He has already flipped the mask back down and has moved on to a different project, waving a hand absently. “Just tell Point-Break to be careful with my things, next time.”
When Bucky gets home nearly two hours later, his wallet barely any more full than it had been when he walked into the facility earlier in the night, he goes immediately to the phone on the wall after locking the door, instead of to the windows and cupboards like he usually would. Clint has left two more messages since Bucky checked that morning.
He holds the phone to his ear with his newly fixed hand, closing his eyes as he listens to the message.
“Hey, Bucky, it’s Clint. You probably knew that already. I just got home from lunch with Katie. She’s good, thank you for asking.” Bucky laughs. “I’ll tell her you say hello. I took Lucky to a dog park today but he refused to play with any of the other dogs, just laid at my feet and slept. Dumb dog, probably dreaming of pizza. It made me feel nice, though. Apparently he prefers my company to other dogs. What does that say about me? Anyway, I’m planning on going tonight. Just thought you’d like to know. Call me back whenever you feel like it— or not, if. You know. You don’t.”
The second one is shorter, and probably left not too long ago.
“Good job, tonight. Hope you get that checked out.” It takes Bucky a moment to realize that Clint is referencing the arm. “You should take a break. Seems like you need it.” There’s a pause so long that Bucky wonders if something is wrong with his phone. Then, Clint continues, “I’ll call you tomorrow. And the day after that. You can’t ignore me forever.” The line clicks when he hangs up.
Bucky doesn’t really know why he hasn’t called Clint back. Clint clearly seems interested in him. Every night he promises himself that he’ll call back, but he never does.
Pulling the phone away from his ear, Bucky realizes that half of it is covered in blood from the side of his face. “Shit,” he mutters, dropping it and letting it hang on the line. Bucky wanders to the bathroom to clean himself up, telling himself that he’ll call Clint back. As soon as he’s clean. Maybe.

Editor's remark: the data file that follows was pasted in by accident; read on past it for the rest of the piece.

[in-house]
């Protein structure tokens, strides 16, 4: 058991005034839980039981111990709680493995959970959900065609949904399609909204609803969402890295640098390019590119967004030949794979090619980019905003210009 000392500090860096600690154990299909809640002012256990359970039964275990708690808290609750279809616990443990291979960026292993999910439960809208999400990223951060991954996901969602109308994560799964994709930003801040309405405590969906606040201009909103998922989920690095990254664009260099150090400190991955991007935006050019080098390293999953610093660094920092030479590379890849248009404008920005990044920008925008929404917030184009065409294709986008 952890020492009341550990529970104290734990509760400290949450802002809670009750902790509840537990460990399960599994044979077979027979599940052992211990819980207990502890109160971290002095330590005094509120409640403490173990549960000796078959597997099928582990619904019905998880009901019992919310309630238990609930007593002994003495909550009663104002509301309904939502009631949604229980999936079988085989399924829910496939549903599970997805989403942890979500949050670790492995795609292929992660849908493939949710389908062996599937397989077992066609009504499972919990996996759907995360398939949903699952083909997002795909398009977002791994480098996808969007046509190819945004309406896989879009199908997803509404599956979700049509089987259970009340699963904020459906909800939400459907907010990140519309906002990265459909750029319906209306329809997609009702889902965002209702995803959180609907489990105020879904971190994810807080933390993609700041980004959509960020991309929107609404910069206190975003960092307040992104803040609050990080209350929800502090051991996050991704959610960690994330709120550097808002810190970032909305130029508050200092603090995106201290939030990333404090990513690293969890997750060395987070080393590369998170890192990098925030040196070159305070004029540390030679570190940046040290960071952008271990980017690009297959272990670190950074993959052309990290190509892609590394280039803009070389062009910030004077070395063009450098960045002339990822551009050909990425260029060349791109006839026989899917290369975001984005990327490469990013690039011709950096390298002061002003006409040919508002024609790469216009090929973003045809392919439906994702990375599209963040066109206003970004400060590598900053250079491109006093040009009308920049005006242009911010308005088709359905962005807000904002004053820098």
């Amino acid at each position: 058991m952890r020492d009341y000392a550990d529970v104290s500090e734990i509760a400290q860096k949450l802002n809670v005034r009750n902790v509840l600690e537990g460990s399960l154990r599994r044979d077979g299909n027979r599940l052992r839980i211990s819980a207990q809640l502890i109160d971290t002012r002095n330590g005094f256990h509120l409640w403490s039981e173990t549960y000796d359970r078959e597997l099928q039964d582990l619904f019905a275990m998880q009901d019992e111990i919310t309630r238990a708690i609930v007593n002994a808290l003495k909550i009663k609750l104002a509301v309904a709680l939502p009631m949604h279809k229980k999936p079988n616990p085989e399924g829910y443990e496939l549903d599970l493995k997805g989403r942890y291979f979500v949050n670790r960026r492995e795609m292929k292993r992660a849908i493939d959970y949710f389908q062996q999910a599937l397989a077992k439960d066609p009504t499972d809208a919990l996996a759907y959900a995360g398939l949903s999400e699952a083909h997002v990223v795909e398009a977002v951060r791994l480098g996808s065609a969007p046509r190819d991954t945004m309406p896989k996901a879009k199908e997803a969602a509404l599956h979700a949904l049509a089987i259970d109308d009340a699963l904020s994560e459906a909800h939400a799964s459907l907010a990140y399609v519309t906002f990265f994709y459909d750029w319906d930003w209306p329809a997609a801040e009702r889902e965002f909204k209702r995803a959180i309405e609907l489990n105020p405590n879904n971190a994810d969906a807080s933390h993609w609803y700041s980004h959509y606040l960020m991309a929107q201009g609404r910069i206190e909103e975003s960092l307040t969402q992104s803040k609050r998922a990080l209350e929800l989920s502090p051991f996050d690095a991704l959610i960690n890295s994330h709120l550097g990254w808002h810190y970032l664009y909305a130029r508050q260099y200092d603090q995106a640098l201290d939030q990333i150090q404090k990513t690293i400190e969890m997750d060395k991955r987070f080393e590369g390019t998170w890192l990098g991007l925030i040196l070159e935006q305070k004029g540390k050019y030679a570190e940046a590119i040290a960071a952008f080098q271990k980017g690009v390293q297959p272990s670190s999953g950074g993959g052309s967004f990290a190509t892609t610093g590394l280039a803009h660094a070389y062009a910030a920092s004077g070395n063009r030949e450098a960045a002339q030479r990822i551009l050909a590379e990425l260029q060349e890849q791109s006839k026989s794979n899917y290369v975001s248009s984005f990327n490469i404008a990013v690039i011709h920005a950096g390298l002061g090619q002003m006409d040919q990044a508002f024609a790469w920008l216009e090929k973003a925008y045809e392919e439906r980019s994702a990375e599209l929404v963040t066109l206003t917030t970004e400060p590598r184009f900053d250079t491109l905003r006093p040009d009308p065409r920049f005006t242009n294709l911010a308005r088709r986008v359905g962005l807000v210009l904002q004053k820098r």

Kate throws herself through the door, scaring Lucky out of the room and Clint off the couch he was peacefully asleep on.
He doesn’t have his hearing-aids in, but the sound of the door hitting the wall was just loud enough to startle him. Kate hovers over his body, saying something he can’t make out.
“I can’t hear you,” he says, groaning as he hauls himself from the floor back onto the couch. He keeps his eyes on her, even as she rolls her eyes and signs, get your aids then, this is too important.
Clint sighs. He forces his body off of the couch and into the bedroom, grabbing the hearing aids from the nightstand, putting them in his ears and turning them on. He walks back into the living area where Kate is now sitting on the couch with Lucky on the couch and half in her lap. “What could possibly be so important?” He glances at the time on his phone. “Don’t you have class?”
She waves a hand. “Not important.” Clint sits on the other side of the couch as Kate continues, “The Winter Soldier and Miss America are fighting tonight.”
Clint raises his eyebrows. “How do you know that?”
“Darcy told me.”
“How does Darcy know that?”
“Do you ever listen to me? Darcy has a friend who knows a fighter.” Kate kicks her feet up on the coffee table an throws her arms out. “We’re going tonight.”
Kate has been oddly fixated on Bucky ever since Clint told her about the evening they spent together. He left out most of the details, like his name and fascinating mannerisms. She had her crush on Miss America, too, and was adamant that Clint could hook them up somehow. Clint hasn’t even been able to talk to Bucky since that night. Still, Clint had promised that some day he’d mention it, just to make her feel better. He already talks endlessly about Katie in the messages he leaves. He would never tell her that, though.